ANKARA, Turkey – Turkey’s pro-Kurdish HDP has chosen Serpil Kemalbay as the party's new co-leader in place of the former co-leader Figen Yuksekdag whose party membership was revoked by the country's Supreme Court earlier in the year.
The HDP reelected Selahattin Demirtas, who is in prison, as the co-chair.
According to the rules of the party, one of the co-leaders has to be male and/or Kurdish and the other to be female and/or Turkish.
Serpil Kemalbay is of Turkish origin. She had assumed the role of acting co-chair since March 12.
She told Rudaw that the party has to review and draw conclusions from studying the events that have changed Turkey in the last few years, including the Turkish referendum on the constitution held in April in order "to come out stronger" and be responsive to ever increasing demands by the people in Turkey for democracy and reconciliation.
The party has vowed to continue in their struggle for democracy, freedom, and justice despite the jailing of many of their members and attempted “liquidation” of the party, HDP announced in a published declaration on Saturday during its 3rd Extraordinary Congress.
The Turkish Supreme Court revoked parliamentary and party membership of Yuksekdag in February and March respectively after being sentenced to 10 months in prison earlier on alledged terrorism-related charges
Describing the Peoples’ Democratic Party (HDP) as a “women’s party,” the declaration paid tribute to jailed Yuksekdag, “an important symbol of our struggle.”
In a message to the party, written from Kandira Prison where she is being held, Yuksekdag gave up her position of co-chair but vowed to continue her work, without interruption.
The congress was held one month after constitutional reforms introducing a presidential system of governance were approved in a referendum, placing increased power into the hands of President Recep Tayyip Erdogan.
HDP had opposed the constitutional amendments and, in their declaration on Saturday, said there is a “severe crisis and lack of democracy in Turkey.” The party stated that all decisions are now being made by one person, and decried the lack of universal human rights and judicial independence.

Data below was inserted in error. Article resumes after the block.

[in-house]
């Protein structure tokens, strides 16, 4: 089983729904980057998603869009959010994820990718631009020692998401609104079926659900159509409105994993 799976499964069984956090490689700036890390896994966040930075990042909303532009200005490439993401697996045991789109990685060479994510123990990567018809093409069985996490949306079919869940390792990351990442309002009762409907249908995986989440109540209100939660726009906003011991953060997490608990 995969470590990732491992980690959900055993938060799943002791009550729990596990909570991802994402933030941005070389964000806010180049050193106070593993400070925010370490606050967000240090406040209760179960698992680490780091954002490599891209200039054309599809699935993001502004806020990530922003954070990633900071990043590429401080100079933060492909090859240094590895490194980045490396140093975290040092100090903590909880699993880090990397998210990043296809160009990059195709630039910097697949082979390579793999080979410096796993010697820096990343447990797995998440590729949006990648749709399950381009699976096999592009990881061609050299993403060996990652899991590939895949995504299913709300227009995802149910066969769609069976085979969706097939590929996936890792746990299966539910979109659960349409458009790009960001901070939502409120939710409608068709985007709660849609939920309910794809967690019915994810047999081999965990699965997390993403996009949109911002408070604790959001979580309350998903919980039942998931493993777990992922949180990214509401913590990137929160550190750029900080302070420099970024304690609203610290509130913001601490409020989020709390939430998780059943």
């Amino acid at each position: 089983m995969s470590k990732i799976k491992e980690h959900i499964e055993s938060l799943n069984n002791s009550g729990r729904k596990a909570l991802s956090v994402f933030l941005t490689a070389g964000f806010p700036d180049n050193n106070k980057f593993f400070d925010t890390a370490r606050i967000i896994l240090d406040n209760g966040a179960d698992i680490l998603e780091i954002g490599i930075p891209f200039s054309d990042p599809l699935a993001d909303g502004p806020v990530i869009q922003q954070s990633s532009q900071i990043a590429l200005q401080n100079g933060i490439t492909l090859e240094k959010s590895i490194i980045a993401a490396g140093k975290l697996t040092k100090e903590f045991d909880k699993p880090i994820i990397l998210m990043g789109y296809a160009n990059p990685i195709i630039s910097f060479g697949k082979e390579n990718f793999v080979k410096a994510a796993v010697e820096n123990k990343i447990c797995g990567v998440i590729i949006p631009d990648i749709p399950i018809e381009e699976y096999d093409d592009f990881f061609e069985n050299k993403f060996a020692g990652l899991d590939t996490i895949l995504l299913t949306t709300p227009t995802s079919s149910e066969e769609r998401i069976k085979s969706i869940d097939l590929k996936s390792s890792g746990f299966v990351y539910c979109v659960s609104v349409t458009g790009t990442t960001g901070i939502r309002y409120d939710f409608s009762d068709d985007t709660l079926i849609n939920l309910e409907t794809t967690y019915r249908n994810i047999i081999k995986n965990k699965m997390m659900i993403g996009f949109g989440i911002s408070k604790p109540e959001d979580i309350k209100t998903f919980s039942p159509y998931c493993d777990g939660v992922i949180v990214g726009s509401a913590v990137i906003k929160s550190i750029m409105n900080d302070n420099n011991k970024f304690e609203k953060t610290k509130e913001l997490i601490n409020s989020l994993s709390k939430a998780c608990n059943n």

The main task facing the party moving forward, the party’s declaration stated, is to prepare a new social contract, a democratic constitution. HDP vowed to work together on this with other political parties, civil society and labour organizations.
The other co-chair, Selahattin Demirtas, who is also imprisoned following a conviction on terrorism charges, said the party must answer the questions of how it will protect the people in the face of threats and aggression and how they will ensure democracy and peace.
HDP has a “moral responsibility” to the people of Turkey, he wrote in a message from Edirne Prison, and must produce “concrete answers” to these questions while “stubbornly” insisting on democratic, non-violent methods to resolve these problems.
“Politics cannot be done with hatred, anger, and revenge,” he said, stressing that the party must normalize politics and strengthen democracy in the nation.
Demirtas called for a revived peace effort to end the country’s internal conflict between the PKK and Turkish security forces.
About 300 delegates and MPs participated in the congress under intense security measures.
The ruling AKP will hold an extraordinary congress on Sunday where it is expected that Erdogan will regain his position as party leader now that the president is permitted to align with a political party under the newly amended constitution.
HDP’s co-leader Demirtas along with other party officials, many of them members of parliament, remains in custody pending trial.
Former co-leader Figen Yuksekdag, her male counterpart Selahettin Demirtas and other party lawmakers were arrested in November 2016 on charges of supporting terrorism and Abdullah Ocalan, imprisoned leader of the banned PKK, after she participated in a rally in February 2015 protesting Ocalan’s imprisonment.
Several thousands of people have been arrested since the failed July coup last year, many of them for allegedly supporting the PKK, or the Islamist Gulen Movement which Ankara has been accused of masterminding the attempted coup.
According to HDP Spokesperson Osman Baydemir, around 10,000 HDP supporters including mayors and city officials associated with the HDP have been arrested, although some of the detainees have been released with or without bails.